The best thing to do is have an open and honest conversation. Tell your partner that the “whys” are making you feel weird and causing you to doubt yourself. Then listen very carefully to the response. See if your partner is being receptive to what you shared, is offering insight into the behavior, and is expressing a willingness to change.
You want to be in a healthy, happy relationship where you communicate honestly and openly, can be vulnerable, and are your authentic self. When a partner questions our every move (over things both little and small), we can start to feel shaky. Sometimes that's their intention and sometimes it's not. If this is happening to you, I'm glad you've recognized it and can make a conscious choice of what to do next. Take care!
Question: I'm in a long distance relationship. We hardly see each other but communication was strong. Now he goes days without calling and when I call or text, he doesn't reply or return my calls untill days after. I've talked to him several times about it, but he blames it on his new job. It's not the first time he's gone silent on me with no explanation, leaving me guessing and wondering what I did wrong. He neither replies to texts nor returns my calls. Do I have a narcissistic partner?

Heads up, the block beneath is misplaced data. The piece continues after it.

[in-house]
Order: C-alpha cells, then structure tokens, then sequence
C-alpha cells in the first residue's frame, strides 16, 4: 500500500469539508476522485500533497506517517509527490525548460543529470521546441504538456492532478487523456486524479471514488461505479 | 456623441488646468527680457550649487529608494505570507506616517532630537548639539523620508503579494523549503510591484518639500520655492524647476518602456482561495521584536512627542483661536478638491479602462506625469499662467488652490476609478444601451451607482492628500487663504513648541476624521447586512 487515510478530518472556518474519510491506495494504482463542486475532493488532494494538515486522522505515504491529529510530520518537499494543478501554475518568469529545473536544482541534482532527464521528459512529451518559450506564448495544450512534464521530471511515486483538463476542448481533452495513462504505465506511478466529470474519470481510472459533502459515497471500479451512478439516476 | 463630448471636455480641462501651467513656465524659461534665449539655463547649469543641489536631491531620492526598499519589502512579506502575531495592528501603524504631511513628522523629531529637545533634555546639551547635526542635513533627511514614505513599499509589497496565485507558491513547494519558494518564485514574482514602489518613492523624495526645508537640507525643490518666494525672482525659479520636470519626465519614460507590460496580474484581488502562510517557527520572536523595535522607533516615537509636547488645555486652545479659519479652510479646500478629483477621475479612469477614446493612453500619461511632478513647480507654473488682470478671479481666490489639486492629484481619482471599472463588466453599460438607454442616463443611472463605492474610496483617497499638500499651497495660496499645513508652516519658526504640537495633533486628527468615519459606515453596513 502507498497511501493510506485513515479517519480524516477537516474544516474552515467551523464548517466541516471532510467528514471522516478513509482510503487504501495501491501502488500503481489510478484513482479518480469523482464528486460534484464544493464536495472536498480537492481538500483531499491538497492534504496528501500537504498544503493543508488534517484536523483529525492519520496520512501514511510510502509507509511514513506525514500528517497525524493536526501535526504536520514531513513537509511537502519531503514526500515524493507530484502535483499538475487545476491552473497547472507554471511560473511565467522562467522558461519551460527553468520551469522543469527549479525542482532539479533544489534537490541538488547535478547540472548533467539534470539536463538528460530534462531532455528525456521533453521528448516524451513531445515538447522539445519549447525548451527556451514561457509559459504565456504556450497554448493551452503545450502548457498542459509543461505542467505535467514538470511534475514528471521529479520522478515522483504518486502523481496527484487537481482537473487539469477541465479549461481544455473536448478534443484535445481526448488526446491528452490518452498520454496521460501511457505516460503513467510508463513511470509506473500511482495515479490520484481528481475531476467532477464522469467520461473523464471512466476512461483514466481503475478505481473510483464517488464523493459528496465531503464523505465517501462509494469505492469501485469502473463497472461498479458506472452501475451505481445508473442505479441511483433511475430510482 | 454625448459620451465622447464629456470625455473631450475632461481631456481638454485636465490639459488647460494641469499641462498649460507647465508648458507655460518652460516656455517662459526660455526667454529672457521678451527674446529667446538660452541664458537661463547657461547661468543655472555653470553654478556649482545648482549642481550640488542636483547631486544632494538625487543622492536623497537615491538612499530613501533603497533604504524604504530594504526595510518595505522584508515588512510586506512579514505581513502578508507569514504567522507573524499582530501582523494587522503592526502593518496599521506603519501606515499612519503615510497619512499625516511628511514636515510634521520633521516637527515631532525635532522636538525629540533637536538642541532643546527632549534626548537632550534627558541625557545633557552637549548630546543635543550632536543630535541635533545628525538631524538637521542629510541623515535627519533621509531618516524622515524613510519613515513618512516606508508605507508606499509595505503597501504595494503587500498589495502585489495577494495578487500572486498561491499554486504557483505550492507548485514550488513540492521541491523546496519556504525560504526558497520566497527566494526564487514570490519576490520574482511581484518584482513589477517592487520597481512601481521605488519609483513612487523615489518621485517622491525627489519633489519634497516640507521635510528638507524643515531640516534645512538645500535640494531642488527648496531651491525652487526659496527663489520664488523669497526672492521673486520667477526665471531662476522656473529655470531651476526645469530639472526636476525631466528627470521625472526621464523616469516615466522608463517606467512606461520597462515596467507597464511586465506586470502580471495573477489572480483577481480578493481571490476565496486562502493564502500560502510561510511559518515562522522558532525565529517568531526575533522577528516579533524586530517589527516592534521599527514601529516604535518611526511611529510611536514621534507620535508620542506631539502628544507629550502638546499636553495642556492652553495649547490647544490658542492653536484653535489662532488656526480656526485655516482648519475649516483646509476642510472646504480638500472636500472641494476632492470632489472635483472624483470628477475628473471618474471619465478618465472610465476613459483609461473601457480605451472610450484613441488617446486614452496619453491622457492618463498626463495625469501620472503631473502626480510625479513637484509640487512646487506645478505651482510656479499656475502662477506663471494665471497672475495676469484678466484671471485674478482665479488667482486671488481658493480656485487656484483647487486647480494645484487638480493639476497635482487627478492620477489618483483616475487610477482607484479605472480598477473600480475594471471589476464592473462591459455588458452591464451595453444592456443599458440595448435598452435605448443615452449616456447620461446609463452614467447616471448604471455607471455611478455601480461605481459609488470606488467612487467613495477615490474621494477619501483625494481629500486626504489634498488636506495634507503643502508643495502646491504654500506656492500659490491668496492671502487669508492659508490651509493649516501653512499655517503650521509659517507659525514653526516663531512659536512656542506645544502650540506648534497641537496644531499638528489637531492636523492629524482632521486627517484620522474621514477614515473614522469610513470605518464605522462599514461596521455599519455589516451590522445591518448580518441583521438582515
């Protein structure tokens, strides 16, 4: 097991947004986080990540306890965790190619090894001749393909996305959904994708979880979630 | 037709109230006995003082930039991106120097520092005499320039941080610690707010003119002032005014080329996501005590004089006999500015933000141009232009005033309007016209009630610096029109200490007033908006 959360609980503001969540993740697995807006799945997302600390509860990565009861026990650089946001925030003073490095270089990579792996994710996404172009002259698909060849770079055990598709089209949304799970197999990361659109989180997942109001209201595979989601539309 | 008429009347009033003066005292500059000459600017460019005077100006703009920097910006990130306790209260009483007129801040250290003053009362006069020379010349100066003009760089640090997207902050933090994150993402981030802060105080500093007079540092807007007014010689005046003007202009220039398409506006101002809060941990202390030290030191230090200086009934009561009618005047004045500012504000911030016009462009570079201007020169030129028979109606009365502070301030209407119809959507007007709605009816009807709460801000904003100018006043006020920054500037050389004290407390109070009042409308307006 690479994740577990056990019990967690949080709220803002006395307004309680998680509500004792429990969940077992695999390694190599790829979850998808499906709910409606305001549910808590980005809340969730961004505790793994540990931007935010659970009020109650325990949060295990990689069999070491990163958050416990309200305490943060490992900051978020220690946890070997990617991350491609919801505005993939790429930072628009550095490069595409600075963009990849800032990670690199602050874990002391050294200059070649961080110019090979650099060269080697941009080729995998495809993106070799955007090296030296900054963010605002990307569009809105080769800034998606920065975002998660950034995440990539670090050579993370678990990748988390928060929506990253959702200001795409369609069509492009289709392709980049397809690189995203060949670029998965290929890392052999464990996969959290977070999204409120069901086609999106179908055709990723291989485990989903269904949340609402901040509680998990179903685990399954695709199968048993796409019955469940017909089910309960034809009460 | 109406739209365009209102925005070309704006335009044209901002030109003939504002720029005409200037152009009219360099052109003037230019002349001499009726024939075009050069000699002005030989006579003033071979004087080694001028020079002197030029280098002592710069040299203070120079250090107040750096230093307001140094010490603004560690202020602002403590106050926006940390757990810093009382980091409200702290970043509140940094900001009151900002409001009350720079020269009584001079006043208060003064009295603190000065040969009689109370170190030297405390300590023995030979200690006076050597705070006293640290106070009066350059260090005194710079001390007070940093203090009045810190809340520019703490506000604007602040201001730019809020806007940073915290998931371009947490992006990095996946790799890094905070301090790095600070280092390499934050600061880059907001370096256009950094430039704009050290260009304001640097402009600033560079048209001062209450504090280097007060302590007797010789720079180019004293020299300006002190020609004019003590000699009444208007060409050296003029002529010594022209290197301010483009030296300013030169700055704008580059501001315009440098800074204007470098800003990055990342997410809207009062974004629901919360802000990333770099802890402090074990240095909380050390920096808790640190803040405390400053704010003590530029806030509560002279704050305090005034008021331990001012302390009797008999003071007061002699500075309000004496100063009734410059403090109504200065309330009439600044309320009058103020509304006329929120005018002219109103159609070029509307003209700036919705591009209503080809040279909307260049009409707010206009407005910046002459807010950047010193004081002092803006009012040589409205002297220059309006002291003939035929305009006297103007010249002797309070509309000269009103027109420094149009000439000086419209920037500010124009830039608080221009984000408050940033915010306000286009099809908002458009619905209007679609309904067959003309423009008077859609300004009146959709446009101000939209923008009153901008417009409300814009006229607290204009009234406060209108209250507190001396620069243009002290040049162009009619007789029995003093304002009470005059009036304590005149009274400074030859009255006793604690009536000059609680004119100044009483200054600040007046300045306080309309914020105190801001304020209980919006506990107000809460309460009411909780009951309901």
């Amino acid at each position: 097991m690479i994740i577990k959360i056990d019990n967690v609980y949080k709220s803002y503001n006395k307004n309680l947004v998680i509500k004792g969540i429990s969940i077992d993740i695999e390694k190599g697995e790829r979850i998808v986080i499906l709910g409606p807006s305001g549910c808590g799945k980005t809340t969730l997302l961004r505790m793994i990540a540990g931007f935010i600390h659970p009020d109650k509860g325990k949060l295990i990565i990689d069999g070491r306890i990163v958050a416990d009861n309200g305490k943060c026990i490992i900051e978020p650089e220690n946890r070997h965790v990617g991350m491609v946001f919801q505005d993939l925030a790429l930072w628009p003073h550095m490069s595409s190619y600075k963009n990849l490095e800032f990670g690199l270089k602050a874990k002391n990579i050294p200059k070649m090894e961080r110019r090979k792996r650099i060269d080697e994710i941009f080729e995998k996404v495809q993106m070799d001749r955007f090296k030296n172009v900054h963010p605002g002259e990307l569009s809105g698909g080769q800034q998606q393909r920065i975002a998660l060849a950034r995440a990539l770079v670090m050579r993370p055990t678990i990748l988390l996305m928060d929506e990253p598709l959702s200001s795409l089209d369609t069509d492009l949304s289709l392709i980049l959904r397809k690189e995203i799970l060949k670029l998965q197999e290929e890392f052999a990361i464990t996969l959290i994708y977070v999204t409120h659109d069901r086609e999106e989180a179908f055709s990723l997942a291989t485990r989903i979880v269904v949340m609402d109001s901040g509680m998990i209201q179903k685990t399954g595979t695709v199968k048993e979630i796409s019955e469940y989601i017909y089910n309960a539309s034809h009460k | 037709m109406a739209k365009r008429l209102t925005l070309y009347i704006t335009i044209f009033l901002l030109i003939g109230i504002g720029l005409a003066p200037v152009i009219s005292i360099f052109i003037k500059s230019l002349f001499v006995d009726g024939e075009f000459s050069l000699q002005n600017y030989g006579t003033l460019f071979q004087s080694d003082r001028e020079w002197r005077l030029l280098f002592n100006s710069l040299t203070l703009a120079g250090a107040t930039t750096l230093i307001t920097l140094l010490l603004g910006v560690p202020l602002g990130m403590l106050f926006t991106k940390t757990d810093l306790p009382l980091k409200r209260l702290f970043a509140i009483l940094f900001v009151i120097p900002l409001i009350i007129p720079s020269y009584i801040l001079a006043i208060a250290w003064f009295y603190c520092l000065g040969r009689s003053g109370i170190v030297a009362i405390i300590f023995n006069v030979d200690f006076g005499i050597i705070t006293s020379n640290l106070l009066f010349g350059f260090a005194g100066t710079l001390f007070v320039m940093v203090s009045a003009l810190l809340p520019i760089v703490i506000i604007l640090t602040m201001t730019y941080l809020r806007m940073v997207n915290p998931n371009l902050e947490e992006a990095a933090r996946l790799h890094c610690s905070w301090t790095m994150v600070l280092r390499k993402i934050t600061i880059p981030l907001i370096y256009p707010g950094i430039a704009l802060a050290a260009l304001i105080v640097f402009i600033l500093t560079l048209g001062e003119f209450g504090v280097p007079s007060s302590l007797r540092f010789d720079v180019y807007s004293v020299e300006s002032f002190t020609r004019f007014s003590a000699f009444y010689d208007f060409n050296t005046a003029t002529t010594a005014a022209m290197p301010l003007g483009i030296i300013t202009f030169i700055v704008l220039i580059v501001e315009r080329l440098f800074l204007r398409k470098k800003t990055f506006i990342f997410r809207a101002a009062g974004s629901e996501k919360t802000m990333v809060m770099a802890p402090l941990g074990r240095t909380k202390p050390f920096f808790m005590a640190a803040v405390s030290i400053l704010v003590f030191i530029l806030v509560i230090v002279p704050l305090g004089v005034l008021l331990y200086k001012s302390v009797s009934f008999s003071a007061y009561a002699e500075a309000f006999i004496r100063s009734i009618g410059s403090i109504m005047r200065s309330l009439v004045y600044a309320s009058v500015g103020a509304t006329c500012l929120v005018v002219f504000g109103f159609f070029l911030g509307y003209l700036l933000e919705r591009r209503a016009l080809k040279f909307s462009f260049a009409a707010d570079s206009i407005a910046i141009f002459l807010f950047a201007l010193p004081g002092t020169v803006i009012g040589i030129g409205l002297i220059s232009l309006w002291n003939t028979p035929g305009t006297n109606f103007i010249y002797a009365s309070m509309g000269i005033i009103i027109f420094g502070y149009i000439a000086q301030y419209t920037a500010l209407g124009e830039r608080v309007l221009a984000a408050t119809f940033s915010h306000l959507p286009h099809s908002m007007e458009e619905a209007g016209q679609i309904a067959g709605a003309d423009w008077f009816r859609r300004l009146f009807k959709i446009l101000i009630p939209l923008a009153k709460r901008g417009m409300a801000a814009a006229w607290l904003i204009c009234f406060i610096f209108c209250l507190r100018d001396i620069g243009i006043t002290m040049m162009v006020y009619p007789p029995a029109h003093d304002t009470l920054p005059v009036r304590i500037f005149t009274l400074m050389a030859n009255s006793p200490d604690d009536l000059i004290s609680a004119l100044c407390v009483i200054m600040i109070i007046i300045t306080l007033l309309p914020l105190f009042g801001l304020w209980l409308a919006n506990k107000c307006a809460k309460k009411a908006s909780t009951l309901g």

Answer: I can't say whether your partner is narcissistic, passive-aggressive, emotionally abusive, or none of these. What's quite apparent from your question, though, is that you're unhappy with the way things are. You don't need a diagnosis of him to know that this isn't what you want.
Dating is the time to determine whether two people are a match and, when you discover you're not, it's time to leave. Sadly, many women become attached too quickly, lose all objectively, and become hell-bent on making the relationship work...even to the point of it being unhealthy for them. If you step back from your situation, though, you will see that this man's behavior isn't kind and loving and not indicative of someone who wants to make this relationship a priority in his life.
I recommend you look at why you're in a long-distance relationship in the first place. What does it say about you? How does it contribute to the problems you're now facing? Why are you not ready for a relationship with someone who's close in proximity but also emotionally close? Why are you keeping a distance? What is making you scared?